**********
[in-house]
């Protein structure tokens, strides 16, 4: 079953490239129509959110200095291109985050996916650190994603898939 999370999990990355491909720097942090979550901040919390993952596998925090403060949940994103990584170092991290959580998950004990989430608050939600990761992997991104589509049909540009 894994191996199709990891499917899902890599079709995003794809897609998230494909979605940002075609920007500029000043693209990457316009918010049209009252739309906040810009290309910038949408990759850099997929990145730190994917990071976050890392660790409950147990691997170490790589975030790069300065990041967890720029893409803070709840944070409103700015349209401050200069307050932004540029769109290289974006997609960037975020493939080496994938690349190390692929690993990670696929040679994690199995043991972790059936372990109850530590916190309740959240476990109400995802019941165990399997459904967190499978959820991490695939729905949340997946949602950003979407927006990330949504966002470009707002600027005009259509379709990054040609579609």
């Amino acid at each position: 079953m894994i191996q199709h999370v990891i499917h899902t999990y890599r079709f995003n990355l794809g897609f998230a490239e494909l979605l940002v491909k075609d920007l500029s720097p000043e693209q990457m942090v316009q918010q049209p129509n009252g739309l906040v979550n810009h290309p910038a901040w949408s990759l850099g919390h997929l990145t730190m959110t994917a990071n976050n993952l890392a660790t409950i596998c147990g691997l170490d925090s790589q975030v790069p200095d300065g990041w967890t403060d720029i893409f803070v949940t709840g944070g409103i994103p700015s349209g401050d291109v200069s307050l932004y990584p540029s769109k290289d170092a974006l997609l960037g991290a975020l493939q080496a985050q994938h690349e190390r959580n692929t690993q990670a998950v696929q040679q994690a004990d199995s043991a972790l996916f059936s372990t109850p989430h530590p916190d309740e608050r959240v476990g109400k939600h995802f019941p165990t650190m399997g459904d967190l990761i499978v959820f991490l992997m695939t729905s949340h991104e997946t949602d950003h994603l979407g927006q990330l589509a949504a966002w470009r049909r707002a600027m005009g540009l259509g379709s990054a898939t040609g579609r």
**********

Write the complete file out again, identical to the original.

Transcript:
[in-house]
């Protein structure tokens, strides 16, 4: 079953490239129509959110200095291109985050996916650190994603898939 999370999990990355491909720097942090979550901040919390993952596998925090403060949940994103990584170092991290959580998950004990989430608050939600990761992997991104589509049909540009 894994191996199709990891499917899902890599079709995003794809897609998230494909979605940002075609920007500029000043693209990457316009918010049209009252739309906040810009290309910038949408990759850099997929990145730190994917990071976050890392660790409950147990691997170490790589975030790069300065990041967890720029893409803070709840944070409103700015349209401050200069307050932004540029769109290289974006997609960037975020493939080496994938690349190390692929690993990670696929040679994690199995043991972790059936372990109850530590916190309740959240476990109400995802019941165990399997459904967190499978959820991490695939729905949340997946949602950003979407927006990330949504966002470009707002600027005009259509379709990054040609579609």
């Amino acid at each position: 079953m894994i191996q199709h999370v990891i499917h899902t999990y890599r079709f995003n990355l794809g897609f998230a490239e494909l979605l940002v491909k075609d920007l500029s720097p000043e693209q990457m942090v316009q918010q049209p129509n009252g739309l906040v979550n810009h290309p910038a901040w949408s990759l850099g919390h997929l990145t730190m959110t994917a990071n976050n993952l890392a660790t409950i596998c147990g691997l170490d925090s790589q975030v790069p200095d300065g990041w967890t403060d720029i893409f803070v949940t709840g944070g409103i994103p700015s349209g401050d291109v200069s307050l932004y990584p540029s769109k290289d170092a974006l997609l960037g991290a975020l493939q080496a985050q994938h690349e190390r959580n692929t690993q990670a998950v696929q040679q994690a004990d199995s043991a972790l996916f059936s372990t109850p989430h530590p916190d309740e608050r959240v476990g109400k939600h995802f019941p165990t650190m399997g459904d967190l990761i499978v959820f991490l992997m695939t729905s949340h991104e997946t949602d950003h994603l979407g927006q990330l589509a949504a966002w470009r049909r707002a600027m005009g540009l259509g379709s990054a898939t040609g579609r």